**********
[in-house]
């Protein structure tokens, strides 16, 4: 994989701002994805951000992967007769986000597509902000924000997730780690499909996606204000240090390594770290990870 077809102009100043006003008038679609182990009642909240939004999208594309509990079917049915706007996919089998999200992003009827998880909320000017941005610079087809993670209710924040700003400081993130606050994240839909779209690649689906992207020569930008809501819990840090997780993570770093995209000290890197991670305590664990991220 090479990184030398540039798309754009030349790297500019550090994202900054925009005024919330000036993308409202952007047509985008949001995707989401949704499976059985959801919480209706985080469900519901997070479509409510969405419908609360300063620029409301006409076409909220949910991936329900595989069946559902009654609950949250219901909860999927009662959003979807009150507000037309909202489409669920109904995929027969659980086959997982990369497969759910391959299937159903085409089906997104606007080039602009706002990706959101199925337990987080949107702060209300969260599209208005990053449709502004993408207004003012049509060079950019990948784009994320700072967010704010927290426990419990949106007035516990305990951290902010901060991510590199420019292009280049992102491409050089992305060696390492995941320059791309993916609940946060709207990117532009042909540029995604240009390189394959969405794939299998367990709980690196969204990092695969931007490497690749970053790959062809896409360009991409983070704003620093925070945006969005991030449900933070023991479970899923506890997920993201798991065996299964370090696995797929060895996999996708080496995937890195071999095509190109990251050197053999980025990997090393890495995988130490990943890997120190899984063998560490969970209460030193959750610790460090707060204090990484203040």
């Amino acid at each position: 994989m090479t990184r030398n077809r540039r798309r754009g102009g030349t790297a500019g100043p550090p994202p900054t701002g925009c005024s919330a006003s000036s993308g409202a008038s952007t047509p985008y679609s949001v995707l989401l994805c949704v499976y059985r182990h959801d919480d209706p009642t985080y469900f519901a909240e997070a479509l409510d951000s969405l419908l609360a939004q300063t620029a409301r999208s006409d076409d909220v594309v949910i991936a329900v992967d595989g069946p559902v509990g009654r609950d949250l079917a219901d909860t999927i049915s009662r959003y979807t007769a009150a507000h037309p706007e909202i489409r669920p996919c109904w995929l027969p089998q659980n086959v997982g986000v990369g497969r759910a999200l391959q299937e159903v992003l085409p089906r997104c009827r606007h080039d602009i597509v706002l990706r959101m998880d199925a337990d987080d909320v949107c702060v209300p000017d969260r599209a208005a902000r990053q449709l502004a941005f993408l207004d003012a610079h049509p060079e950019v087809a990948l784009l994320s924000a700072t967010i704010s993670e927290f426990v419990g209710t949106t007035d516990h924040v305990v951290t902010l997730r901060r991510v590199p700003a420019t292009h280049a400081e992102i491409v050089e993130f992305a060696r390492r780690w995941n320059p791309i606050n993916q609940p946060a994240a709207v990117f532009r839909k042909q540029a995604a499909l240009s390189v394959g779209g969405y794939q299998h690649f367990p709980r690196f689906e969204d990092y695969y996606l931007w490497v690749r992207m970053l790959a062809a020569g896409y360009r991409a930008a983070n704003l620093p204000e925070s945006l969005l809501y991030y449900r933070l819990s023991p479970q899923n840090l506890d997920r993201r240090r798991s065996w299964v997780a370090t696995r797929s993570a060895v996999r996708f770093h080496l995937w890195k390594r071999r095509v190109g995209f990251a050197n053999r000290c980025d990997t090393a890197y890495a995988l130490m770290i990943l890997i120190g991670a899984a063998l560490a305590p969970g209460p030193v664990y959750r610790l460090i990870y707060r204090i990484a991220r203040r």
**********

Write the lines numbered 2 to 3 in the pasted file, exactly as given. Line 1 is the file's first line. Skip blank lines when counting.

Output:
């Protein structure tokens, strides 16, 4: 994989701002994805951000992967007769986000597509902000924000997730780690499909996606204000240090390594770290990870 077809102009100043006003008038679609182990009642909240939004999208594309509990079917049915706007996919089998999200992003009827998880909320000017941005610079087809993670209710924040700003400081993130606050994240839909779209690649689906992207020569930008809501819990840090997780993570770093995209000290890197991670305590664990991220 090479990184030398540039798309754009030349790297500019550090994202900054925009005024919330000036993308409202952007047509985008949001995707989401949704499976059985959801919480209706985080469900519901997070479509409510969405419908609360300063620029409301006409076409909220949910991936329900595989069946559902009654609950949250219901909860999927009662959003979807009150507000037309909202489409669920109904995929027969659980086959997982990369497969759910391959299937159903085409089906997104606007080039602009706002990706959101199925337990987080949107702060209300969260599209208005990053449709502004993408207004003012049509060079950019990948784009994320700072967010704010927290426990419990949106007035516990305990951290902010901060991510590199420019292009280049992102491409050089992305060696390492995941320059791309993916609940946060709207990117532009042909540029995604240009390189394959969405794939299998367990709980690196969204990092695969931007490497690749970053790959062809896409360009991409983070704003620093925070945006969005991030449900933070023991479970899923506890997920993201798991065996299964370090696995797929060895996999996708080496995937890195071999095509190109990251050197053999980025990997090393890495995988130490990943890997120190899984063998560490969970209460030193959750610790460090707060204090990484203040």
């Amino acid at each position: 994989m090479t990184r030398n077809r540039r798309r754009g102009g030349t790297a500019g100043p550090p994202p900054t701002g925009c005024s919330a006003s000036s993308g409202a008038s952007t047509p985008y679609s949001v995707l989401l994805c949704v499976y059985r182990h959801d919480d209706p009642t985080y469900f519901a909240e997070a479509l409510d951000s969405l419908l609360a939004q300063t620029a409301r999208s006409d076409d909220v594309v949910i991936a329900v992967d595989g069946p559902v509990g009654r609950d949250l079917a219901d909860t999927i049915s009662r959003y979807t007769a009150a507000h037309p706007e909202i489409r669920p996919c109904w995929l027969p089998q659980n086959v997982g986000v990369g497969r759910a999200l391959q299937e159903v992003l085409p089906r997104c009827r606007h080039d602009i597509v706002l990706r959101m998880d199925a337990d987080d909320v949107c702060v209300p000017d969260r599209a208005a902000r990053q449709l502004a941005f993408l207004d003012a610079h049509p060079e950019v087809a990948l784009l994320s924000a700072t967010i704010s993670e927290f426990v419990g209710t949106t007035d516990h924040v305990v951290t902010l997730r901060r991510v590199p700003a420019t292009h280049a400081e992102i491409v050089e993130f992305a060696r390492r780690w995941n320059p791309i606050n993916q609940p946060a994240a709207v990117f532009r839909k042909q540029a995604a499909l240009s390189v394959g779209g969405y794939q299998h690649f367990p709980r690196f689906e969204d990092y695969y996606l931007w490497v690749r992207m970053l790959a062809a020569g896409y360009r991409a930008a983070n704003l620093p204000e925070s945006l969005l809501y991030y449900r933070l819990s023991p479970q899923n840090l506890d997920r993201r240090r798991s065996w299964v997780a370090t696995r797929s993570a060895v996999r996708f770093h080496l995937w890195k390594r071999r095509v190109g995209f990251a050197n053999r000290c980025d990997t090393a890197y890495a995988l130490m770290i990943l890997i120190g991670a899984a063998l560490a305590p969970g209460p030193v664990y959750r610790l460090i990870y707060r204090i990484a991220r203040r």